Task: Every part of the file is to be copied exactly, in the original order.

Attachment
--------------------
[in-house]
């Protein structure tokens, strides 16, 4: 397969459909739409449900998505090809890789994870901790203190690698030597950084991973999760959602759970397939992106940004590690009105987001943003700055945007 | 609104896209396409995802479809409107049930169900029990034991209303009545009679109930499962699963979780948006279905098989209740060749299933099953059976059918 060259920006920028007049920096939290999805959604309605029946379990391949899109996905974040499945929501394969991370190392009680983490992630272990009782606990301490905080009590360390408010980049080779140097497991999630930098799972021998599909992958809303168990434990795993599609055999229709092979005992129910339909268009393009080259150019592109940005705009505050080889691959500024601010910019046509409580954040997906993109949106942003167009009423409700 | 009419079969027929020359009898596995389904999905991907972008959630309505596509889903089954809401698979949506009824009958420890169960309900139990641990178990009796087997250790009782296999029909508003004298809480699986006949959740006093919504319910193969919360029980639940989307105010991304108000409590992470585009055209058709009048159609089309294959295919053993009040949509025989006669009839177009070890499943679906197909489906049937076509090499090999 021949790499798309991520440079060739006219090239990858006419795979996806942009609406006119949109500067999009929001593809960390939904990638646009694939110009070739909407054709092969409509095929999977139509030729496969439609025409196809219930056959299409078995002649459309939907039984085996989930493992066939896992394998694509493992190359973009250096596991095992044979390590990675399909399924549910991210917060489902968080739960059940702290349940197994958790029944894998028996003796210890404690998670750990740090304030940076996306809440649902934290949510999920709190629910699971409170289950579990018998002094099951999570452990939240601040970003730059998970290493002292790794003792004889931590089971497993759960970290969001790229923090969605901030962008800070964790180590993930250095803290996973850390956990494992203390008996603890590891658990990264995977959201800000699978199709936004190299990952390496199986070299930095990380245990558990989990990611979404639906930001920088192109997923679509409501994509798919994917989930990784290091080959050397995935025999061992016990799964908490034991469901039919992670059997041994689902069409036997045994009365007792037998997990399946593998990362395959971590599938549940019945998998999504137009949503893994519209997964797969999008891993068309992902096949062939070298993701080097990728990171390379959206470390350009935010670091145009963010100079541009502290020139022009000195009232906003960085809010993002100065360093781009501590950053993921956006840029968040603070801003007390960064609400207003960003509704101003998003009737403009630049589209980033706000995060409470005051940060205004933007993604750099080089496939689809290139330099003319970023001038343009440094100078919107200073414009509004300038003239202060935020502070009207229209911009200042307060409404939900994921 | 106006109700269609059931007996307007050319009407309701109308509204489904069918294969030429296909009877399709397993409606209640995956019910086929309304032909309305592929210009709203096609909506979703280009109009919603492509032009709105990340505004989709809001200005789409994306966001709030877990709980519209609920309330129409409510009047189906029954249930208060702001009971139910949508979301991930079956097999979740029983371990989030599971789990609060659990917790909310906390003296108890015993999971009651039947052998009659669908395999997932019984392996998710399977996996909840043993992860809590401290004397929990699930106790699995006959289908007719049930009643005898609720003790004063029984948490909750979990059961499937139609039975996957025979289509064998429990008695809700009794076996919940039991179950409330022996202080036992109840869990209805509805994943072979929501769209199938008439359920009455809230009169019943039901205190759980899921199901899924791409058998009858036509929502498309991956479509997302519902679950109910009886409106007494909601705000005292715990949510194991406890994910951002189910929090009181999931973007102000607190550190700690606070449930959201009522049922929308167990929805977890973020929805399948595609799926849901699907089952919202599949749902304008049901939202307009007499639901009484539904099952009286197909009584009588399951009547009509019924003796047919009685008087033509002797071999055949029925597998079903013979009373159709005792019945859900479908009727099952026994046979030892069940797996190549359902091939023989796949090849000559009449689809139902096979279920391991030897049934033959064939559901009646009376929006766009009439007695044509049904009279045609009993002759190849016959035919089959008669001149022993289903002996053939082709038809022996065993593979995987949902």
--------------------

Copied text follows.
[in-house]
């Protein structure tokens, strides 16, 4: 397969459909739409449900998505090809890789994870901790203190690698030597950084991973999760959602759970397939992106940004590690009105987001943003700055945007 | 609104896209396409995802479809409107049930169900029990034991209303009545009679109930499962699963979780948006279905098989209740060749299933099953059976059918 060259920006920028007049920096939290999805959604309605029946379990391949899109996905974040499945929501394969991370190392009680983490992630272990009782606990301490905080009590360390408010980049080779140097497991999630930098799972021998599909992958809303168990434990795993599609055999229709092979005992129910339909268009393009080259150019592109940005705009505050080889691959500024601010910019046509409580954040997906993109949106942003167009009423409700 | 009419079969027929020359009898596995389904999905991907972008959630309505596509889903089954809401698979949506009824009958420890169960309900139990641990178990009796087997250790009782296999029909508003004298809480699986006949959740006093919504319910193969919360029980639940989307105010991304108000409590992470585009055209058709009048159609089309294959295919053993009040949509025989006669009839177009070890499943679906197909489906049937076509090499090999 021949790499798309991520440079060739006219090239990858006419795979996806942009609406006119949109500067999009929001593809960390939904990638646009694939110009070739909407054709092969409509095929999977139509030729496969439609025409196809219930056959299409078995002649459309939907039984085996989930493992066939896992394998694509493992190359973009250096596991095992044979390590990675399909399924549910991210917060489902968080739960059940702290349940197994958790029944894998028996003796210890404690998670750990740090304030940076996306809440649902934290949510999920709190629910699971409170289950579990018998002094099951999570452990939240601040970003730059998970290493002292790794003792004889931590089971497993759960970290969001790229923090969605901030962008800070964790180590993930250095803290996973850390956990494992203390008996603890590891658990990264995977959201800000699978199709936004190299990952390496199986070299930095990380245990558990989990990611979404639906930001920088192109997923679509409501994509798919994917989930990784290091080959050397995935025999061992016990799964908490034991469901039919992670059997041994689902069409036997045994009365007792037998997990399946593998990362395959971590599938549940019945998998999504137009949503893994519209997964797969999008891993068309992902096949062939070298993701080097990728990171390379959206470390350009935010670091145009963010100079541009502290020139022009000195009232906003960085809010993002100065360093781009501590950053993921956006840029968040603070801003007390960064609400207003960003509704101003998003009737403009630049589209980033706000995060409470005051940060205004933007993604750099080089496939689809290139330099003319970023001038343009440094100078919107200073414009509004300038003239202060935020502070009207229209911009200042307060409404939900994921 | 106006109700269609059931007996307007050319009407309701109308509204489904069918294969030429296909009877399709397993409606209640995956019910086929309304032909309305592929210009709203096609909506979703280009109009919603492509032009709105990340505004989709809001200005789409994306966001709030877990709980519209609920309330129409409510009047189906029954249930208060702001009971139910949508979301991930079956097999979740029983371990989030599971789990609060659990917790909310906390003296108890015993999971009651039947052998009659669908395999997932019984392996998710399977996996909840043993992860809590401290004397929990699930106790699995006959289908007719049930009643005898609720003790004063029984948490909750979990059961499937139609039975996957025979289509064998429990008695809700009794076996919940039991179950409330022996202080036992109840869990209805509805994943072979929501769209199938008439359920009455809230009169019943039901205190759980899921199901899924791409058998009858036509929502498309991956479509997302519902679950109910009886409106007494909601705000005292715990949510194991406890994910951002189910929090009181999931973007102000607190550190700690606070449930959201009522049922929308167990929805977890973020929805399948595609799926849901699907089952919202599949749902304008049901939202307009007499639901009484539904099952009286197909009584009588399951009547009509019924003796047919009685008087033509002797071999055949029925597998079903013979009373159709005792019945859900479908009727099952026994046979030892069940797996190549359902091939023989796949090849000559009449689809139902096979279920391991030897049934033959064939559901009646009376929006766009009439007695044509049904009279045609009993002759190849016959035919089959008669001149022993289903002996053939082709038809022996065993593979995987949902």